Talk:Universi Dominici gregis
|WikiProject Christianity / Texts / Catholicism / Cath. canon law||(Rated Start-class, Low-importance)|
Universi Dominici Gregis is an impressively comprehensive document. In light of the example of John Paul II in his worldwide travels, however, it seems prudent to elaborate on procedures for the eventuality of a death occurring away from the Vatican. I see only one sentence and it acts more like a placeholder for this detail.
2005 papal election conclave states: "If Pope Benedict XVI follows the custom of his predecessors in writing a new election constitution, it will also be the last." What's that supposed to mean? Thanx 184.108.40.206 12:54, 4 Jun 2005 (UTC)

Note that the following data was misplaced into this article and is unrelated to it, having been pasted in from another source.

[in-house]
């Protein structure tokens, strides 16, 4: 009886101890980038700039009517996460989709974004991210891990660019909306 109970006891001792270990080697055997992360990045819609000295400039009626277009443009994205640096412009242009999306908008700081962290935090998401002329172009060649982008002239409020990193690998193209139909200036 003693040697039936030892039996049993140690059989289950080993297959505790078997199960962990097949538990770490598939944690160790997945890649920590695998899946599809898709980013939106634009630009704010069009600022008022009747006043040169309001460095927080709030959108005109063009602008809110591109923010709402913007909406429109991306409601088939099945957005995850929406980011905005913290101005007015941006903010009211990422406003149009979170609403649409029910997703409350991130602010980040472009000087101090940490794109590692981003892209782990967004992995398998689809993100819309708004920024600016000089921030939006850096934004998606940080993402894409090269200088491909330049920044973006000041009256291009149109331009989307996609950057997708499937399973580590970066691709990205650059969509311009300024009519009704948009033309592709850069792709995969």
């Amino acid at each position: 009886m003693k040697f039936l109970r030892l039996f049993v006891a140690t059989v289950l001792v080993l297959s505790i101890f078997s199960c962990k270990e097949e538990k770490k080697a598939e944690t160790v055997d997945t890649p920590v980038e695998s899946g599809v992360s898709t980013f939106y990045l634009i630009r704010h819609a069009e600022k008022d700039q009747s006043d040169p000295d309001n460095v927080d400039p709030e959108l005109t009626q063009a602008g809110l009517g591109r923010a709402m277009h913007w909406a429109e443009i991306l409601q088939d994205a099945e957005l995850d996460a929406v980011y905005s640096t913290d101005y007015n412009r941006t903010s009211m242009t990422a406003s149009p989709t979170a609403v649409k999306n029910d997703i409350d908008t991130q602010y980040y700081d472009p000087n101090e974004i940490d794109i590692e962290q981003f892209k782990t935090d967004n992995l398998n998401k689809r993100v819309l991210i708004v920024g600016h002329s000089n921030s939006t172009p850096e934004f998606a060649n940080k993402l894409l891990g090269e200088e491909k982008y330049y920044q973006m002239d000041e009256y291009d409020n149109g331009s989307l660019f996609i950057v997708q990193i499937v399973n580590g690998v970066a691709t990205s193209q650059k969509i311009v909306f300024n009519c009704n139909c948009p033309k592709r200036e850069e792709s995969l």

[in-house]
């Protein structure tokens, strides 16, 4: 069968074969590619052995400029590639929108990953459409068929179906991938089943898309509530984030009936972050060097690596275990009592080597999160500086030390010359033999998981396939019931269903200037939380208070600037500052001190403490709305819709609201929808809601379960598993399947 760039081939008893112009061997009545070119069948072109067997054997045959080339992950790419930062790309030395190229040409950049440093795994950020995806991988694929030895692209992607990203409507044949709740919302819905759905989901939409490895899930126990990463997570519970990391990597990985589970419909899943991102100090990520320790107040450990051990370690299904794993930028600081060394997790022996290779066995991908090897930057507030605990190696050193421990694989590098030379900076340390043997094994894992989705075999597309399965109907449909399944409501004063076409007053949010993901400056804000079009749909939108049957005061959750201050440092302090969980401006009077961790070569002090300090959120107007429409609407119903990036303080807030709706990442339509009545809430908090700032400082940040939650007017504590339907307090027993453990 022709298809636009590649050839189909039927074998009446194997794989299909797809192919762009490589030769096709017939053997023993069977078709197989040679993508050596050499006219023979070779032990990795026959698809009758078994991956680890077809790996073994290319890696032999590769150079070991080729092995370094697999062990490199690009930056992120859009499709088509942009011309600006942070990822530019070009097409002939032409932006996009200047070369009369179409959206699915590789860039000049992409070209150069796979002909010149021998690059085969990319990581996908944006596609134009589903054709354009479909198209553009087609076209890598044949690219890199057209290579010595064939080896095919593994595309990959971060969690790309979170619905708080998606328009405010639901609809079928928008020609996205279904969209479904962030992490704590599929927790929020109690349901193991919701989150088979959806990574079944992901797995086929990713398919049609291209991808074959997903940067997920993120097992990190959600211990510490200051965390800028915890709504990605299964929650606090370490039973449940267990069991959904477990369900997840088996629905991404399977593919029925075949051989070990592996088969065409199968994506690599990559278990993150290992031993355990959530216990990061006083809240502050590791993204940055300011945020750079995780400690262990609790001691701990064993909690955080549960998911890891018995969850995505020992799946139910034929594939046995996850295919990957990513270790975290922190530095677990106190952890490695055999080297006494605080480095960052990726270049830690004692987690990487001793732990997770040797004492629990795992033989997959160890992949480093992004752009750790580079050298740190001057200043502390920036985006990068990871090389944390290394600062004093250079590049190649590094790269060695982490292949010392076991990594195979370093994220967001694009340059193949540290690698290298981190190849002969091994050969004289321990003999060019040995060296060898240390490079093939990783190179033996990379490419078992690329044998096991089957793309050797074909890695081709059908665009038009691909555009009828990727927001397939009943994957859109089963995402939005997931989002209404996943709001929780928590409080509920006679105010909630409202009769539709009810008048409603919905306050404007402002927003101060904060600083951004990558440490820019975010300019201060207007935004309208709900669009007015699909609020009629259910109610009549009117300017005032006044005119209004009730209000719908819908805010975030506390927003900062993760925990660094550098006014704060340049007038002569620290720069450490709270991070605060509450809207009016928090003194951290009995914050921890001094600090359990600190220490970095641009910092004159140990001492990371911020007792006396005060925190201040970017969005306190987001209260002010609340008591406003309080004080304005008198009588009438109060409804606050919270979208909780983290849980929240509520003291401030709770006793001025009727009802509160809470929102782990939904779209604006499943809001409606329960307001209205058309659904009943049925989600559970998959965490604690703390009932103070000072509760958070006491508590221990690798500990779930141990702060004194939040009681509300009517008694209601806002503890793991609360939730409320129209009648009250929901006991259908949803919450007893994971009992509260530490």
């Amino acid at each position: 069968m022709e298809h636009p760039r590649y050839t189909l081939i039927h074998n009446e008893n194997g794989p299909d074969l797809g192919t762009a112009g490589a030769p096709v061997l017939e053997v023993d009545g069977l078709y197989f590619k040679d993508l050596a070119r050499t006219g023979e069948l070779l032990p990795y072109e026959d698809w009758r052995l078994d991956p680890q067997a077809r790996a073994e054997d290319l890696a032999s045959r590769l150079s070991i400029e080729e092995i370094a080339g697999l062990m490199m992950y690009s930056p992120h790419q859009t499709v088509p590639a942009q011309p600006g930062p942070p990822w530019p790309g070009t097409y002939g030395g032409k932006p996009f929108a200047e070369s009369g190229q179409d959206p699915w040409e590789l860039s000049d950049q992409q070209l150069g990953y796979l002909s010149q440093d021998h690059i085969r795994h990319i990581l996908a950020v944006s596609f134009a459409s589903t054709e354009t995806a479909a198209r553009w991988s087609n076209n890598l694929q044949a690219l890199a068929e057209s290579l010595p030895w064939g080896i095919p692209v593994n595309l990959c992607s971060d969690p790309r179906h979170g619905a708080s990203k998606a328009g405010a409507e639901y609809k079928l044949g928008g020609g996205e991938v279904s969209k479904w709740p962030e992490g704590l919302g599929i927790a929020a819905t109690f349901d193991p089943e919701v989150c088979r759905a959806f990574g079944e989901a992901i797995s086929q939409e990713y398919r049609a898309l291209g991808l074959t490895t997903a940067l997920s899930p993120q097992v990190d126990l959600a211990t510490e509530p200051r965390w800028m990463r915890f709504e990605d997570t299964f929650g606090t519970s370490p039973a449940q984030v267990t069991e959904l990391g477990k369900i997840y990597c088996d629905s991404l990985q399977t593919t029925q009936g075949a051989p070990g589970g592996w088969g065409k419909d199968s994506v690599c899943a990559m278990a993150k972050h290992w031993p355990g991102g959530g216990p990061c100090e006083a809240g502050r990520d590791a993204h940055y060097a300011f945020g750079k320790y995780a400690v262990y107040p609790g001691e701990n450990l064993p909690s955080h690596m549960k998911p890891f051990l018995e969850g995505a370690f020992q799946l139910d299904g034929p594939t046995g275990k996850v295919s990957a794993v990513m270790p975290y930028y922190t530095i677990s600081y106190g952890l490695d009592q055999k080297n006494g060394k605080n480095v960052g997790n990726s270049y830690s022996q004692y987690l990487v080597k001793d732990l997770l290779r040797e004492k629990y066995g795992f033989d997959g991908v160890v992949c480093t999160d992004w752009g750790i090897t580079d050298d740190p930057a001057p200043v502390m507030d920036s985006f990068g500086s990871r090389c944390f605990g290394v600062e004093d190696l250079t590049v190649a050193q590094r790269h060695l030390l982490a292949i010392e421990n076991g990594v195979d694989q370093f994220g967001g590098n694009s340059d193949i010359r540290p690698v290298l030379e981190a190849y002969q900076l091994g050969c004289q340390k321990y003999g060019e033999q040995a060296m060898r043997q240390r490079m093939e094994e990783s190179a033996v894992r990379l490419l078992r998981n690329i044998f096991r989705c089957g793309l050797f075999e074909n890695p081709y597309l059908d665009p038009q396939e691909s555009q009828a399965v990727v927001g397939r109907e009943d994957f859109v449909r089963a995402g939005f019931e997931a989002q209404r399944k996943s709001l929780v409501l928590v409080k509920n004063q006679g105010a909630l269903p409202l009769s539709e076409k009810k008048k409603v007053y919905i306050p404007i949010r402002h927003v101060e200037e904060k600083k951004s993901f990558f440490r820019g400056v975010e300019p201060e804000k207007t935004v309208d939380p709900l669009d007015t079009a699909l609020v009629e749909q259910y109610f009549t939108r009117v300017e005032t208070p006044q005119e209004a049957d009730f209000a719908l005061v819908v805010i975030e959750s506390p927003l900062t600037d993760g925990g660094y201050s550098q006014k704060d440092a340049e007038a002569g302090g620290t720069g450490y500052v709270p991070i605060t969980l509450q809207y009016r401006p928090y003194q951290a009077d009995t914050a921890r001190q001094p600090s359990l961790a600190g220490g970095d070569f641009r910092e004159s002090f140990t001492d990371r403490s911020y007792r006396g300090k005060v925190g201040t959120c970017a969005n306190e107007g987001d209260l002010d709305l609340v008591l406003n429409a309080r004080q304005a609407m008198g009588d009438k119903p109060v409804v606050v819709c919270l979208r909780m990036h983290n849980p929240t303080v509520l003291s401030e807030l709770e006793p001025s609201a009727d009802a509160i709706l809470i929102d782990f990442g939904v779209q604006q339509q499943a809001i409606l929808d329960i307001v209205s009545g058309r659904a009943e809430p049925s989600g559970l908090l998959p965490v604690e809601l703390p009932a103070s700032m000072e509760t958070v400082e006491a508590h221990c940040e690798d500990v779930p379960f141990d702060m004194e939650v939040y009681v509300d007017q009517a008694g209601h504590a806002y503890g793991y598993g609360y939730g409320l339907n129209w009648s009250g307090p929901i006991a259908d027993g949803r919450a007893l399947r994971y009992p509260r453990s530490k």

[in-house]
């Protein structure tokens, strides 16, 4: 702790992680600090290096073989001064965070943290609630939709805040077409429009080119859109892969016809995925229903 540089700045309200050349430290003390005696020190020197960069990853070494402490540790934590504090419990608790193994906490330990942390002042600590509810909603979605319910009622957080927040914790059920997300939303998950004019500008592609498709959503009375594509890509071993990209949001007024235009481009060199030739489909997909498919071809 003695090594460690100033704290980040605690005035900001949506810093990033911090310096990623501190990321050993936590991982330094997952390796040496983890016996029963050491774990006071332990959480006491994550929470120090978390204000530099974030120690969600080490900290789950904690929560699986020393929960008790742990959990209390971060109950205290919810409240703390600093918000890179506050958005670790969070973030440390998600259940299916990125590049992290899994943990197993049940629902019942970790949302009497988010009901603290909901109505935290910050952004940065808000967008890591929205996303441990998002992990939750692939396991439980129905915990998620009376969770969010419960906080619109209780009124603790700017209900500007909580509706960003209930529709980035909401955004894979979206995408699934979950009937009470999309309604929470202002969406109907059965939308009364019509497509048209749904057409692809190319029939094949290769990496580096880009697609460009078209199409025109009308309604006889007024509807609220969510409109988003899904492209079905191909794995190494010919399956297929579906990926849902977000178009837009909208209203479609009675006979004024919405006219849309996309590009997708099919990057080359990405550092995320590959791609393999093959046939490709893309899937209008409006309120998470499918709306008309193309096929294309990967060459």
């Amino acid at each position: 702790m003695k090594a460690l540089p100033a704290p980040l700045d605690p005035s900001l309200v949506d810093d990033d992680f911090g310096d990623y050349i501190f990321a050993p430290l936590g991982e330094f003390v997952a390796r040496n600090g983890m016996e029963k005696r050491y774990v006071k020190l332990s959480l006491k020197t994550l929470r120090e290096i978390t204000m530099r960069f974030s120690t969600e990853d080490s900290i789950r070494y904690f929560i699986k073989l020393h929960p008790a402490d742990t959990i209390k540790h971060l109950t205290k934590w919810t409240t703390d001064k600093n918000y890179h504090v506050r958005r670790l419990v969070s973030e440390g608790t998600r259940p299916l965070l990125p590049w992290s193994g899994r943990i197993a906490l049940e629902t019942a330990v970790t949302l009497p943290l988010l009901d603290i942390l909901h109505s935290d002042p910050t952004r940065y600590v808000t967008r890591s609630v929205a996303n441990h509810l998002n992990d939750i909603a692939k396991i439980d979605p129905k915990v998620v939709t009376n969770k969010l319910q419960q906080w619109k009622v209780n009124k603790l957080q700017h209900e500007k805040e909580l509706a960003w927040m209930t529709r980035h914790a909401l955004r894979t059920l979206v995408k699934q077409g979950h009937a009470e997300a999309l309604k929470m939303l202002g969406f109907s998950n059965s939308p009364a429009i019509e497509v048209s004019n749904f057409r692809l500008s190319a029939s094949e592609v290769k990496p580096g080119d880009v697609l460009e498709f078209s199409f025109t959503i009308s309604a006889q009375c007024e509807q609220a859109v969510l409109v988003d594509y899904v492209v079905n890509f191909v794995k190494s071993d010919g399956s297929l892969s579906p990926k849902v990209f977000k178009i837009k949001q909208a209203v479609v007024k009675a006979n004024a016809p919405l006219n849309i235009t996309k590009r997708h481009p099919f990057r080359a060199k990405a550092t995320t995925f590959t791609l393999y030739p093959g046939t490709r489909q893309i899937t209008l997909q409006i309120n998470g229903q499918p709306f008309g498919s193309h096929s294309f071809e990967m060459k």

If Benedict like previous popes writes a new AC on elections, then the 2005 conclave will have been the first and the last time this current AC will have been used for a conclave. FearÉIREANN(talk) 15:43, 4 Jun 2005 (UTC)
Explaining that slight change in eligibility
OK, we have this, and the footnote that this was a slight change (previously had that age limit for the start of conclave): >To be eligible to vote, a cardinal must be no more than eighty years of age on the day before the death or resignation of the pope.
The effect of this is that the conclave can not be scheduled to include or exclude a cardinal who is very close to the age limit. If he's under 80 when the papacy becomes vacant, he's eligible even if he reaches 80 before or during the conclave. Accordingly, Walter Kasper was 79 when Pope Benedict XVI stepped down, reached 80 before the 2013 conclave, and participated in it. Carlm0404 (talk) 08:02, 21 February 2019 (UTC)
On second thought: did you mean UNDER 80, instead of being no more than 80? Lubomyr Husar, born only 1 week before Walter Kasper, turned 80 before B16 stepped down and did not participate in 2013 conclave. Carlm0404 (talk) 08:07, 21 February 2019 (UTC)